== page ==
Earlier this month, millions of Americans were treated to a rare spectacle: a total solar eclipse that was visible from coast-to-coast. While Florence, a massive asteroid that will zip past our planet on September 1, will not overshadow the stunning event, it will make history of its own. According to Paul Chodas at the Center for Near Earth Object (NEO) Studies, the space rock is the largest to pass this close to our planet since the first near-Earth asteroid was discovered over a century ago.
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In 2006, the International Astronomical Union (IAU), which promotes and safeguards the science of astronomy, passed a resolution that classified all celestial bodies, (except satellites) in our solar system into three distinct categories – planets, dwarf planets, and small Solar System Bodies. To qualify as a planet, the body had to orbit around the sun, have sufficient mass for its self-gravity to pull it into a round shape, and have cleared the neighborhood around its orbit. Since Pluto did not meet the third criterion, it was downgraded to a dwarf planet.
About forty light years, or 235 trillion miles, away in the constellation Aquarius lies a planetary system with seven Earth-sized planets, at least three of which could be habitable. The exciting news was revealed to the public at a NASA press briefing and through the release of a study in the journal Nature on February 22.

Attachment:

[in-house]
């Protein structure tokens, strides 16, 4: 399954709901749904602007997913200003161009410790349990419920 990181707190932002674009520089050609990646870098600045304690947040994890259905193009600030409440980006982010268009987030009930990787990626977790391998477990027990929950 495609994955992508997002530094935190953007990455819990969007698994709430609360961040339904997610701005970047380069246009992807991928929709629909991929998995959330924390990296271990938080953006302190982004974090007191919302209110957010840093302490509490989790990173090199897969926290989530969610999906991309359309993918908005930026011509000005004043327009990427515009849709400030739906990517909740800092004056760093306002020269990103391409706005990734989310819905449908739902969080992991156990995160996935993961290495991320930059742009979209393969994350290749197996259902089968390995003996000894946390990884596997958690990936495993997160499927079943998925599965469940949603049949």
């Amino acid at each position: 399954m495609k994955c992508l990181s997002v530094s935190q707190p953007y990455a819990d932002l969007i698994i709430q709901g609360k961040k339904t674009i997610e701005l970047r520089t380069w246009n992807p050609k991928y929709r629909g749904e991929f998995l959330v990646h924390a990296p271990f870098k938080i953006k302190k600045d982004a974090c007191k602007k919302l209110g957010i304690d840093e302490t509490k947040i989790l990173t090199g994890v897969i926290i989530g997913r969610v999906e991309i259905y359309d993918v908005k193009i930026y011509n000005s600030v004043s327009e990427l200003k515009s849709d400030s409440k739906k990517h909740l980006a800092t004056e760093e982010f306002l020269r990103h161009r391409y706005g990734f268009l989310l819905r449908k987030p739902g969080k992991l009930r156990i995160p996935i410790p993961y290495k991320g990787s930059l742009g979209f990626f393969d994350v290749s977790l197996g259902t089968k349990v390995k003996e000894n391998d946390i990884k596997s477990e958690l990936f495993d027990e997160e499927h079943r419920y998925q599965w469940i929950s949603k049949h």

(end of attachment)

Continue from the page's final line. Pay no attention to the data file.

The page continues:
In January 2016, Professor Mike Brown, the California Institute of Technology researcher who demoted Pluto to dwarf status, reported that he and some colleagues had discovered evidence of a ninth planet in our solar system. Dubbed Planet X, the gaseous giant believed to be two to three times the size of Earth, purportedly has a highly elliptical orbit and takes over 20,000 earth years to revolve around the sun. Though exciting, the find was based on computer simulations, which means that no one has ever seen this mysterious planet.
To get into the spirit of last night’s NFL Championship game between the Atlanta Falcons and the New England Patriots, astronauts aboard the International Space Station (ISS) also decided to play “ball.” In a video released by NASA, Tim Kopra is seen gently tossing a football down the length of the ISS. By the time it got to the end, the ball had covered an astounding 564,664-yards or the distance of 5,646.64 football fields!
NASA’s Near Earth Object (NEO) Observations Program has discovered and cataloged over 15,000 Near Earth Asteroids (NEAs) since they began scouring the skies in 1998. However, every now and again, one manages to escape their powerful telescopes and keen eyes. This was certainly the case with asteroid 2017 BS32, which was discovered on January 30 just three days before its close encounter with Earth.
On November 19, after two days aboard a Soyuz MS-03 spacecraft, NASA’s Peggy Whitson, along with Russian cosmonaut Oleg Novitskiy and rookie ESA astronaut Thomas Pesquet, docked at the International Space Station (ISS). In doing so, America’s most experienced female astronaut became the oldest woman in space, breaking the former record set by Barbara Morgan who reached the ISS at age 55.
The Hubble Space Telescope that has been orbiting the Earth since 1990, has and continues to reveal the secrets of planets, stars, and galaxies that lie trillions of miles away. In 2018, it will finally be retired and replaced by the larger, and more powerful, James Webb Space Telescope (JWST). The announcement, made by NASA on November 2, culminates a 20-year quest to build a state of the art telescope that cost $8.7 billion and required the construction of new assembly and testing facilities